Australia needs a Serious Fraud and Corruption Office to tackle corporate crime and building industry rorts, the nation’s leading anti-corruption group has said. In a bid to resolve the political impasse over the Turnbull government’s proposed building industry reforms, Transparency International Australia (TIA) is pushing for the creation of a new crime-fighting agency to take over the Australian Federal Police’s responsibility for investigating fraud and corruption and do the work of the proposed Building and Construction Commission.

TIA chair Anthony Whealy, QC, also said Federal Parliament needed to implement a national integrity commission and parliamentary integrity commissioner to police public-sector corruption.

Federal politicians from both major parties have long resisted calls for a national public-sector anti-corruption agency, claiming state-based bodies such as the NSW ICAC were adequate and that federal MPs and public servants had traditionally had fewer corruption problems than their state-based counterparts.

Australia needs a Serious Fraud and Corruption Office to tackle corporate crime and building industry rorts, the nation’s leading anti-corruption group has said.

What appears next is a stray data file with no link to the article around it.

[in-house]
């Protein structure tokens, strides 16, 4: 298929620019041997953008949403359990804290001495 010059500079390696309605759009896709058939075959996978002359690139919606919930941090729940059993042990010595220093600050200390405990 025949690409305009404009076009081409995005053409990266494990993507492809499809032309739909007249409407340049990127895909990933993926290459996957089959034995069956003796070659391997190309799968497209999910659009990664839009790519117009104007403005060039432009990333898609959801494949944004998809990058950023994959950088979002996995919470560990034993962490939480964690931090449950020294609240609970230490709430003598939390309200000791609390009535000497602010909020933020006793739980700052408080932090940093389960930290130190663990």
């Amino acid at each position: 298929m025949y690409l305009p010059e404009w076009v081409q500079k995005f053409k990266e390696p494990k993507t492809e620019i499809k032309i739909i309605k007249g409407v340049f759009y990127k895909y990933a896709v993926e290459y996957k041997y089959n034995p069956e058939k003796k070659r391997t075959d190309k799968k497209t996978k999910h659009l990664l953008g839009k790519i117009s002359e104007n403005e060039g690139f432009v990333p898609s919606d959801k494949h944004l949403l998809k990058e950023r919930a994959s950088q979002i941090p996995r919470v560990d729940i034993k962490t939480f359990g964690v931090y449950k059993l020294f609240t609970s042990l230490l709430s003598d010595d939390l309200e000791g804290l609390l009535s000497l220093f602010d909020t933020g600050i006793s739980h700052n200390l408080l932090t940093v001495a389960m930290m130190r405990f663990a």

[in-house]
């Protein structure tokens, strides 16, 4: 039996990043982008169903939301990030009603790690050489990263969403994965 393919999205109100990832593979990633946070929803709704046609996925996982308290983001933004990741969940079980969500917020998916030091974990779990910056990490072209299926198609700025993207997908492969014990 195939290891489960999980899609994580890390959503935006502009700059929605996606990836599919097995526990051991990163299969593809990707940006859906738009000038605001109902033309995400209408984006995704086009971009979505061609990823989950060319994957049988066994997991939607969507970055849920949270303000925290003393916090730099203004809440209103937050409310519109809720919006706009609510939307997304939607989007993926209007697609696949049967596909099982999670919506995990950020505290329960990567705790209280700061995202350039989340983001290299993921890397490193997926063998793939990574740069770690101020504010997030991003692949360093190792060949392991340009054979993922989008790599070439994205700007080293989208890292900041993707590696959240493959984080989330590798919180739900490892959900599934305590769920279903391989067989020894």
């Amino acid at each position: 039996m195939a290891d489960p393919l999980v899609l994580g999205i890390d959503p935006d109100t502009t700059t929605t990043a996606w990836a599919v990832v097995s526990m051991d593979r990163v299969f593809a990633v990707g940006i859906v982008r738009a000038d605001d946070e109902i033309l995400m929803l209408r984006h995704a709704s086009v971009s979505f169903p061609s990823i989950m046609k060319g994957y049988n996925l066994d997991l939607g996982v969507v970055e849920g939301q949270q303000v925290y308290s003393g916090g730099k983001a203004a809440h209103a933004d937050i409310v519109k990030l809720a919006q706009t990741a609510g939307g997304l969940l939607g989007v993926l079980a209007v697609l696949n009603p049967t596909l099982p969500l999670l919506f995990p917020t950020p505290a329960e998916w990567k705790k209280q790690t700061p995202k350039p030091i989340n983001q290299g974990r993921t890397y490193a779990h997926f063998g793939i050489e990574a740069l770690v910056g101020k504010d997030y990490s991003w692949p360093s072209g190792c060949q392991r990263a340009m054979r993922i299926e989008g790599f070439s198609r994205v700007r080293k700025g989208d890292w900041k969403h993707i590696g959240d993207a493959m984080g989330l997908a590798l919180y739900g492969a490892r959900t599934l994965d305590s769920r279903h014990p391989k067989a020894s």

In a bid to resolve the political impasse over the Turnbull government’s proposed building industry reforms, Transparency International Australia (TIA) is pushing for the creation of a new crime-fighting agency to take over the Australian Federal Police’s responsibility for investigating fraud and corruption and do the work of the proposed Building and Construction Commission.

TIA chair Anthony Whealy, QC, also said Federal Parliament needed to implement a national integrity commission and parliamentary integrity commissioner to police public-sector corruption.

Federal politicians from both major parties have long resisted calls for a national public-sector anti-corruption agency, claiming state-based bodies such as the NSW ICAC were adequate and that federal MPs and public servants had traditionally had fewer corruption problems than their state-based counterparts.